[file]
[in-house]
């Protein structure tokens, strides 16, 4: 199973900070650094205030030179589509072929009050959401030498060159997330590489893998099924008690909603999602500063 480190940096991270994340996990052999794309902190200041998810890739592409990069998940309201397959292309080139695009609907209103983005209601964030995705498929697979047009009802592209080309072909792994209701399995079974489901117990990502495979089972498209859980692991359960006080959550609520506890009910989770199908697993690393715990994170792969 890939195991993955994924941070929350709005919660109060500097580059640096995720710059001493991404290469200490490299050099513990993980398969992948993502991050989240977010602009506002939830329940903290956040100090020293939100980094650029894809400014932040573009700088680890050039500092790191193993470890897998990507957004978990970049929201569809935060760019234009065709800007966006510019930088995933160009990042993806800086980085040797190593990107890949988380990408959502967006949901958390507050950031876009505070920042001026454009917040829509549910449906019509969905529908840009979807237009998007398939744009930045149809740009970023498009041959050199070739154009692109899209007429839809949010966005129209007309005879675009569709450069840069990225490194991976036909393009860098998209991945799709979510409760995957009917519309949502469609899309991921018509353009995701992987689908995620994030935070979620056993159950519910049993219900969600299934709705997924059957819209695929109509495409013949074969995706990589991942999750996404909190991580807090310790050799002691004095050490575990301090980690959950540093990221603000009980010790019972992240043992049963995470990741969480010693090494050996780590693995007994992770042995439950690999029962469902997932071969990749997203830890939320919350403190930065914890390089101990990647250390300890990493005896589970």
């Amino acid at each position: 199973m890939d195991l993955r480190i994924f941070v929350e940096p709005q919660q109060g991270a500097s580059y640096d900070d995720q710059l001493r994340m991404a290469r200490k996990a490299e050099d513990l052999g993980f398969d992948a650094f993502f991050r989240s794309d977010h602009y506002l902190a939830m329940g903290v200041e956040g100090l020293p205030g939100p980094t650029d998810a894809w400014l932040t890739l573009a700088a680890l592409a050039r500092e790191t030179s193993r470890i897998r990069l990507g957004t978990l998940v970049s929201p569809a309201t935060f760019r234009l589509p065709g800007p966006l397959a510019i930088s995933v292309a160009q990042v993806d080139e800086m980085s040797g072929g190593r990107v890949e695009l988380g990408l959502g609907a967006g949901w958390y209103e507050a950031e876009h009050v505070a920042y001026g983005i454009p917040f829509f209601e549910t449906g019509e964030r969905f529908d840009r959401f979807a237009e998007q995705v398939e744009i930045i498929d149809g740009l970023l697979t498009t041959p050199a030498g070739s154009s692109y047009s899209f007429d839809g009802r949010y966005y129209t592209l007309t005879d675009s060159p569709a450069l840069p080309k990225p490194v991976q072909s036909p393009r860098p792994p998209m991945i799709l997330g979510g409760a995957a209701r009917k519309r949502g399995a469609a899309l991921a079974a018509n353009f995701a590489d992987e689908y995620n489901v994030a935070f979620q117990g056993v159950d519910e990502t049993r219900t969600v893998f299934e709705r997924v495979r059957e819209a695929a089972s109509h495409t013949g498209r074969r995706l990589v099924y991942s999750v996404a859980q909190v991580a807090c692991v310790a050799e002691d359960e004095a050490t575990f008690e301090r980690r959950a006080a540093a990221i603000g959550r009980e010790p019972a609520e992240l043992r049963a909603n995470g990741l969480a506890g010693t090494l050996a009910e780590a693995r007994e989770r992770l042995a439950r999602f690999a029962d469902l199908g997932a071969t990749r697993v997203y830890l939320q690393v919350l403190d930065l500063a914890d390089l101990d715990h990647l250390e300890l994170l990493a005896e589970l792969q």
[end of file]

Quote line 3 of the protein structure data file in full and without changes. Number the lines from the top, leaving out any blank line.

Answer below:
């Amino acid at each position: 199973m890939d195991l993955r480190i994924f941070v929350e940096p709005q919660q109060g991270a500097s580059y640096d900070d995720q710059l001493r994340m991404a290469r200490k996990a490299e050099d513990l052999g993980f398969d992948a650094f993502f991050r989240s794309d977010h602009y506002l902190a939830m329940g903290v200041e956040g100090l020293p205030g939100p980094t650029d998810a894809w400014l932040t890739l573009a700088a680890l592409a050039r500092e790191t030179s193993r470890i897998r990069l990507g957004t978990l998940v970049s929201p569809a309201t935060f760019r234009l589509p065709g800007p966006l397959a510019i930088s995933v292309a160009q990042v993806d080139e800086m980085s040797g072929g190593r990107v890949e695009l988380g990408l959502g609907a967006g949901w958390y209103e507050a950031e876009h009050v505070a920042y001026g983005i454009p917040f829509f209601e549910t449906g019509e964030r969905f529908d840009r959401f979807a237009e998007q995705v398939e744009i930045i498929d149809g740009l970023l697979t498009t041959p050199a030498g070739s154009s692109y047009s899209f007429d839809g009802r949010y966005y129209t592209l007309t005879d675009s060159p569709a450069l840069p080309k990225p490194v991976q072909s036909p393009r860098p792994p998209m991945i799709l997330g979510g409760a995957a209701r009917k519309r949502g399995a469609a899309l991921a079974a018509n353009f995701a590489d992987e689908y995620n489901v994030a935070f979620q117990g056993v159950d519910e990502t049993r219900t969600v893998f299934e709705r997924v495979r059957e819209a695929a089972s109509h495409t013949g498209r074969r995706l990589v099924y991942s999750v996404a859980q909190v991580a807090c692991v310790a050799e002691d359960e004095a050490t575990f008690e301090r980690r959950a006080a540093a990221i603000g959550r009980e010790p019972a609520e992240l043992r049963a909603n995470g990741l969480a506890g010693t090494l050996a009910e780590a693995r007994e989770r992770l042995a439950r999602f690999a029962d469902l199908g997932a071969t990749r697993v997203y830890l939320q690393v919350l403190d930065l500063a914890d390089l101990d715990h990647l250390e300890l994170l990493a005896e589970l792969q």